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Low‐Intensity Conflict

Low‐Intensity Conflict (LIC is the Pentagon acronym) refers to a level of hostilities or use of military power that falls short of a full‐scale conventional or general war. It includes peacekeeping, antiterrorism, assistance to foreign countries for internal defense, fulfillment of international treaty obligations, assistance to foreign law enforcement agencies, and commando operations.

Interest in LIC began in the years after the Vietnam War. In the immediate post‐Vietnam era, events overseas made it very clear that U.S. military power remained essential diplomatic currency. Major regional wars in Central Asia and the Mideast served as grim reminders that diplomacy alone could not stop potentially dangerous conflicts. The Arab oil embargo of 1973 emphasized the importance of the Persian Gulf to the economic existence of the industrial West. Washington watched with anxiety as Cuban troops moved into Angola and Mozambique, raising the possibility of major conflict between Soviet‐backed Havana and Pretoria. The dramatic rise in terrorism during the 1970s, much of it supported by hostile nations, posed a new challenge to the United States.

As these events unfolded, the Pentagon, regardless of the lingering effects of the Vietnam trauma, realized it was very likely that a limited use of military power would again be needed to support American foreign policy objectives.

In the late 1970s, when defense budgets began to climb again, much thought and planning inside the military was devoted to low‐intensity conflict. The military also altered its force structure to meet the demands of LIC. Some army divisions shed heavy equipment so they could be moved rapidly to areas facing limited threat. Because speed in LIC operations was considered paramount, the Pentagon invested substantial resources in flexible air deployment of ground forces. Sophisticated “smart” weapons, such as cruise missiles, although originally designed for general war with the nations of the Warsaw Pact, also proved ideal for a “surgical strike” against a lesser foe. The navy pointed to aircraft carriers, with their ability to “show the flag” or project airpower quickly, as excellent weapons for low‐intensity conflict. Sophisticated communications allowed tight control of complex operations anywhere in the world. LIC also required a high degree of interservice cooperation, accelerating the trend toward operational integration within the armed forces.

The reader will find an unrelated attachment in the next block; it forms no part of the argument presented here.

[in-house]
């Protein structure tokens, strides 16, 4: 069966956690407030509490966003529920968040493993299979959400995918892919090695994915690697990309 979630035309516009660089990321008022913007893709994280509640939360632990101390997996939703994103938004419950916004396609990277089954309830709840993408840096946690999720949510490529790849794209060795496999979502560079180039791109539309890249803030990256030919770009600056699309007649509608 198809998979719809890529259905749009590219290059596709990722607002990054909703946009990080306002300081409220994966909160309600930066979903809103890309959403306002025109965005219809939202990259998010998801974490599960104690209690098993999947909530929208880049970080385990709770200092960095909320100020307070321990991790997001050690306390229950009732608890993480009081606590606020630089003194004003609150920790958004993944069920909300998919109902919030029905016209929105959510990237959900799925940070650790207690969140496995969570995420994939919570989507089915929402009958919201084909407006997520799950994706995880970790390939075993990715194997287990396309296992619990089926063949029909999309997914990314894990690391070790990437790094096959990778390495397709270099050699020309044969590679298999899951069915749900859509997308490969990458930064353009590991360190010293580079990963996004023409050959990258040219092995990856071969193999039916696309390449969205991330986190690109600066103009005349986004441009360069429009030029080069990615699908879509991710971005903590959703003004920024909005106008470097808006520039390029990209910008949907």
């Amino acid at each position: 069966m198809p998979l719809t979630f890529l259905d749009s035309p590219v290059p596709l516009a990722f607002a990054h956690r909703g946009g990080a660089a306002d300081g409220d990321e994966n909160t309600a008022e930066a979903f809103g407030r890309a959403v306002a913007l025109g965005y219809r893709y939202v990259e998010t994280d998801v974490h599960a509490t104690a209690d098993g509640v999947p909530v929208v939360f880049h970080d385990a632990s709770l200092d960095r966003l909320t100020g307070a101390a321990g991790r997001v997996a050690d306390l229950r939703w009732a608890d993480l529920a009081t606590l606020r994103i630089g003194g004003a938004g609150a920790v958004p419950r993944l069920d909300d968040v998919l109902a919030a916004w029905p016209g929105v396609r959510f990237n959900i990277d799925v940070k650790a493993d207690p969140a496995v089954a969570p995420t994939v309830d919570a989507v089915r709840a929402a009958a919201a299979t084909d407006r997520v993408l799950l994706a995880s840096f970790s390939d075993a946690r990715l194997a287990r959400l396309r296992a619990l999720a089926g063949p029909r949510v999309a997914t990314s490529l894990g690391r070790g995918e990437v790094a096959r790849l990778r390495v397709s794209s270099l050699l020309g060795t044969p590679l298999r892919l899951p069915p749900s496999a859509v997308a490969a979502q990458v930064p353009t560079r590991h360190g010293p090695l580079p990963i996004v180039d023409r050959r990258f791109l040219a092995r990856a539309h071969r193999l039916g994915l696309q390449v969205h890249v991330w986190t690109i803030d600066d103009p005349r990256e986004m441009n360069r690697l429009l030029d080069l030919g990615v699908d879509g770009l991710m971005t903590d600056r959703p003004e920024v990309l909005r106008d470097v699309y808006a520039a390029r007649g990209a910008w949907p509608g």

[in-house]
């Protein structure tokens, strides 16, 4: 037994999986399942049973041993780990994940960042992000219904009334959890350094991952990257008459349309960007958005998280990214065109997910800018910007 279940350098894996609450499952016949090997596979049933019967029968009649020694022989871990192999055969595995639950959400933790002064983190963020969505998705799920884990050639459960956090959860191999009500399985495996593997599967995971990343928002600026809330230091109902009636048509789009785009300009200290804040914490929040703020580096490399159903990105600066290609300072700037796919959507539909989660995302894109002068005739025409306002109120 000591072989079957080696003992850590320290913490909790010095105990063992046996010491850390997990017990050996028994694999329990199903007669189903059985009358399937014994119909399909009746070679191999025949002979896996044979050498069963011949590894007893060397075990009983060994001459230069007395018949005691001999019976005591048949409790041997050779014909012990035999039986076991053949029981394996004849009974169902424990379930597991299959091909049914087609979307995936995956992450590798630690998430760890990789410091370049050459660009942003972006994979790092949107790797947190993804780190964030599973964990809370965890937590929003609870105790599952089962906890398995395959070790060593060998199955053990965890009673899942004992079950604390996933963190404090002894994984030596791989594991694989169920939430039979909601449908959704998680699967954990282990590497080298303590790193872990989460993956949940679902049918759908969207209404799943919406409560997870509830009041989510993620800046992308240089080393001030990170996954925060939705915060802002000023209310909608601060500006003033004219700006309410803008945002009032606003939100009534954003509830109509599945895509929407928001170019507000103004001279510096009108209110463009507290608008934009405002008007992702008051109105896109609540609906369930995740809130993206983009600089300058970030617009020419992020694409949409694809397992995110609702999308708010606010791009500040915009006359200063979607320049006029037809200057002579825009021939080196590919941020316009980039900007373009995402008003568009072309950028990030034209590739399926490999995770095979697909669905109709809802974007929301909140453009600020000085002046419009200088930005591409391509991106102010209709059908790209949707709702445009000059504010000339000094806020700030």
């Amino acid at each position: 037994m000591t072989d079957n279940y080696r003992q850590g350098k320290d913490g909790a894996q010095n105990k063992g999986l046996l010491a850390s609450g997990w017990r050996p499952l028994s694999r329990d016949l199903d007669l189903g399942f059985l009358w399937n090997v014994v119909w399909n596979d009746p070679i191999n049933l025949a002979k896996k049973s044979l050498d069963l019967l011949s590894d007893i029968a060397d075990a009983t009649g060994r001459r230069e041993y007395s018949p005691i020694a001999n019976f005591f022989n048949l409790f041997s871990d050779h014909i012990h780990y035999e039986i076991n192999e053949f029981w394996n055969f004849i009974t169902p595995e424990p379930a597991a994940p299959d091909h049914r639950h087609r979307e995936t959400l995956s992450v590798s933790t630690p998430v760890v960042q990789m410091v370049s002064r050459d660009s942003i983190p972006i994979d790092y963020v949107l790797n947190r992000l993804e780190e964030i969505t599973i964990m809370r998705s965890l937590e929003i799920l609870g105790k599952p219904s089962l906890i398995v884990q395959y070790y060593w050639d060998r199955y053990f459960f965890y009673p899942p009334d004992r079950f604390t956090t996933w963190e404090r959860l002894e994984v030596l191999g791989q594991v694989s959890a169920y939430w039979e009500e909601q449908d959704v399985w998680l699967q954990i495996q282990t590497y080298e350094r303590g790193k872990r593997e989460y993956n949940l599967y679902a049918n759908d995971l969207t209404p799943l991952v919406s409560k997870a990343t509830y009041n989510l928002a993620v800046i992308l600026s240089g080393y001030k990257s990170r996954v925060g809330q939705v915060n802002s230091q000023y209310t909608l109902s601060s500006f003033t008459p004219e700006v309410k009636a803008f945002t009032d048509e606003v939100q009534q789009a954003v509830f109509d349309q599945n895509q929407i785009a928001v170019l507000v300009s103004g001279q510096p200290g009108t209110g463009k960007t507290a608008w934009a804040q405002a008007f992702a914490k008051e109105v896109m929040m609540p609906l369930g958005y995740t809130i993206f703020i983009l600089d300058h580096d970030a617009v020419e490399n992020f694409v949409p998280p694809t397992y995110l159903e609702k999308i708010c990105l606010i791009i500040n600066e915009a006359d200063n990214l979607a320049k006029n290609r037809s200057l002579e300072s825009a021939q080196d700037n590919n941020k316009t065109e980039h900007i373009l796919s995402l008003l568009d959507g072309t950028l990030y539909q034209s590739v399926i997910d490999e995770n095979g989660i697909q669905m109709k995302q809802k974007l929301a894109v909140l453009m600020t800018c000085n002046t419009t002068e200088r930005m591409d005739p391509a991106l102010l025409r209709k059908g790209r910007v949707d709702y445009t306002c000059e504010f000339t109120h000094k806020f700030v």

There were several examples of LIC during the Reagan and Bush administrations. The first was an inauspicious beginning for the return of the U.S. military to the world stage. In 1982, Israel invaded Lebanon and surrounded Beirut. President Ronald Reagan and Secretary of State George Shultz agreed to send a Marine contingent to Beirut as part of an international force to escort elements of the Palestine Liberation Organization out of the city. That objective was completed quickly. However, despite strenuous objections from the Pentagon and Secretary of Defense Caspar Weinberger, the United States soon became involved in the Lebanese civil war itself. In October 1983, a suicide attacker drove a car bomb into the Marine headquarters and killed 241 Marines and 50 French troops. Lebanon, in the Pentagon's eyes, was developing into exactly the kind of situation they feared the most: an open‐ended struggle with no clear objective. Despite the humiliation (more Marines died in the bomb attack than were lost later by the entire U.S. force during Desert Storm), Reagan was wise enough to withdraw the Marine contingent.